Tuesday, February 27, 2018

Processional on the First Sunday of Lent

Colored Sawdust used to create mat

In February, as Lent approaches, the Jacaranda trees which are all around Antigua, Guatemala bloom. Their purple petals are royal in color and set the scene for the season. Antigua is known for it's processionals and on each Sunday in Lent, A processional will begin at a church on the edge of town and wind its way toward the site of the old cathedral at the City's Center. I was blessed to be in Antigua for the first such processional for 2018.  In preparation, large colorful designs made of flowers and/or colored sawdust, are placed along the route of the processional. 
Flowers are used for this mat

Those with banners lead the processional 
While the processional is still a ways away, young men with banners began to make their way down the street as the music from the band can be heard long before one sees the musicians.

The largest float with the suffering Jesus
As the processional approaches, priests swing censers filling the air with incense.  Immediately my head began to react to the smell and I realize why I could never be a Catholic, Orthodox or Buddhist priest (there's other reasons, but my allergies is at the top of the list). 

The floats are carried on the shoulders of men who wear purple robes.  Those who carry the float are exchanged each block.  As they slowly move forward, the float seems to rock back and forth. Time seems to appear to slow down as the float waddles down the street carried by local men.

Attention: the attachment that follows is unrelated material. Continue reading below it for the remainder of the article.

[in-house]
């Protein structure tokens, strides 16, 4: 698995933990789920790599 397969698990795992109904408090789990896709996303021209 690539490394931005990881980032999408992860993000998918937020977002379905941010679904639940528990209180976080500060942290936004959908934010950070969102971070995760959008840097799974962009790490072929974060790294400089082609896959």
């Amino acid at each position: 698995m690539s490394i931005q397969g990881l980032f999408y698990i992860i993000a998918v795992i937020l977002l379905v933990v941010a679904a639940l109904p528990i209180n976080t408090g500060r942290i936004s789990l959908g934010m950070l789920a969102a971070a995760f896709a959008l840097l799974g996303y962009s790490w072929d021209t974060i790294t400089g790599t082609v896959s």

The statue of Jesus carrying the cross provides a visual that goes well with the mournful sounds coming from the band.

The band follows the Jesus float, providing a mournful tune to encourage those who are a witness to the processional to reflect on their sins and on our human role in crucifying the Savior.

Following Jesus is a float of the blessed mother of the Savior, Mary.

I think these were statues of Mary and Joseph.

As soon as the processional passed, men were out with shovels and racks to clean up the streets. The vegetation and sawdust was tossed into a front-end loader who would dump the waste into the back of waiting pickup trucks.

It was over in 30 minutes. Even though my head was clogged, it wouldn't have missed this experience.  It was also beautiful and mysterious.  

Thursday, February 22, 2018

Back from Guatemala

Mt. Fuego puffing away
On Tuesday evening, I returned from an eleven day trip to Guatemala.  I went on a mission team and as no good deeds go unpunished, I came back with one heck of a congested head that has sapped my strength.  Over all, it was a good trip.  We started and ended in Antigua, which is a lovely old city.  But we spent four nights in Jalapa, a town in the southeast of the country, from which we ran clinics in two smaller villages.  When we returned to Antigua, the volcano that overlooks the city had become quite active, or at least it was sending up enough smoke to remind folks of its presence. 

I loved the climate (we were mostly above 4000 feet).  Nights were cool, days were warm.  I also enjoyed the food--lots of vegetables and fruit, good meats, wonderful spices and sauces, and cold beer!  Maybe I'll write more later (but I still have more to write about my summer trip to Scotland).

Chicken in Pepian Sauce

Monday, February 05, 2018

Angle of Repose

I'm staying busy and preparing to head to Guatemala late this week...  So for now, I just have another book review.  I've listened to this book while in the gym during January.  

Angle of Repose  (New York: Doubleday, 1971), 569 pages (Audible narrator Mark Bramhall, 22 hours and seven minutes).